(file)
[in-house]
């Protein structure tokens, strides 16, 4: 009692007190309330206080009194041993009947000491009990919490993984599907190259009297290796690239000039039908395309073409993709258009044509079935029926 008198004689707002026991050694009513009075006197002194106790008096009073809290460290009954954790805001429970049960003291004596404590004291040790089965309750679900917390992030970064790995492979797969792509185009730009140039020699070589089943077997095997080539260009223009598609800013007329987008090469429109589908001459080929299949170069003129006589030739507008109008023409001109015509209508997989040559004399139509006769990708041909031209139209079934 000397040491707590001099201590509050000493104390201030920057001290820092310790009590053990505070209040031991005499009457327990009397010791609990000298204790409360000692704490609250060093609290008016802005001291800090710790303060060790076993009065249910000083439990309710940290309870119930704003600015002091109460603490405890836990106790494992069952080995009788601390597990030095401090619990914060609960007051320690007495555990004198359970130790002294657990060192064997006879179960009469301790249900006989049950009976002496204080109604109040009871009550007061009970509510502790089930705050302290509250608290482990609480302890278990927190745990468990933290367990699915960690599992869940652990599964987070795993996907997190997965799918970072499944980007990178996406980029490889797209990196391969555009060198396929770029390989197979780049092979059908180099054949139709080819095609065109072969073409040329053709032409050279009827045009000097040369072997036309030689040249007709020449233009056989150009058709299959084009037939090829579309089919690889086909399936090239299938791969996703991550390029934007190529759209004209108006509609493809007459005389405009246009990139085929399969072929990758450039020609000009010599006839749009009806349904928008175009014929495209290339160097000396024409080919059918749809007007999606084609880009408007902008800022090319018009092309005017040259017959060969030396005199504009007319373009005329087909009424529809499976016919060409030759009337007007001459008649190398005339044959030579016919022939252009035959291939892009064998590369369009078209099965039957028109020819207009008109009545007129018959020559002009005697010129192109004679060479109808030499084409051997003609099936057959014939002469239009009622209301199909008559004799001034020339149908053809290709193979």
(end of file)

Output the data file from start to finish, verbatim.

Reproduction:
[in-house]
């Protein structure tokens, strides 16, 4: 009692007190309330206080009194041993009947000491009990919490993984599907190259009297290796690239000039039908395309073409993709258009044509079935029926 008198004689707002026991050694009513009075006197002194106790008096009073809290460290009954954790805001429970049960003291004596404590004291040790089965309750679900917390992030970064790995492979797969792509185009730009140039020699070589089943077997095997080539260009223009598609800013007329987008090469429109589908001459080929299949170069003129006589030739507008109008023409001109015509209508997989040559004399139509006769990708041909031209139209079934 000397040491707590001099201590509050000493104390201030920057001290820092310790009590053990505070209040031991005499009457327990009397010791609990000298204790409360000692704490609250060093609290008016802005001291800090710790303060060790076993009065249910000083439990309710940290309870119930704003600015002091109460603490405890836990106790494992069952080995009788601390597990030095401090619990914060609960007051320690007495555990004198359970130790002294657990060192064997006879179960009469301790249900006989049950009976002496204080109604109040009871009550007061009970509510502790089930705050302290509250608290482990609480302890278990927190745990468990933290367990699915960690599992869940652990599964987070795993996907997190997965799918970072499944980007990178996406980029490889797209990196391969555009060198396929770029390989197979780049092979059908180099054949139709080819095609065109072969073409040329053709032409050279009827045009000097040369072997036309030689040249007709020449233009056989150009058709299959084009037939090829579309089919690889086909399936090239299938791969996703991550390029934007190529759209004209108006509609493809007459005389405009246009990139085929399969072929990758450039020609000009010599006839749009009806349904928008175009014929495209290339160097000396024409080919059918749809007007999606084609880009408007902008800022090319018009092309005017040259017959060969030396005199504009007319373009005329087909009424529809499976016919060409030759009337007007001459008649190398005339044959030579016919022939252009035959291939892009064998590369369009078209099965039957028109020819207009008109009545007129018959020559002009005697010129192109004679060479109808030499084409051997003609099936057959014939002469239009009622209301199909008559004799001034020339149908053809290709193979």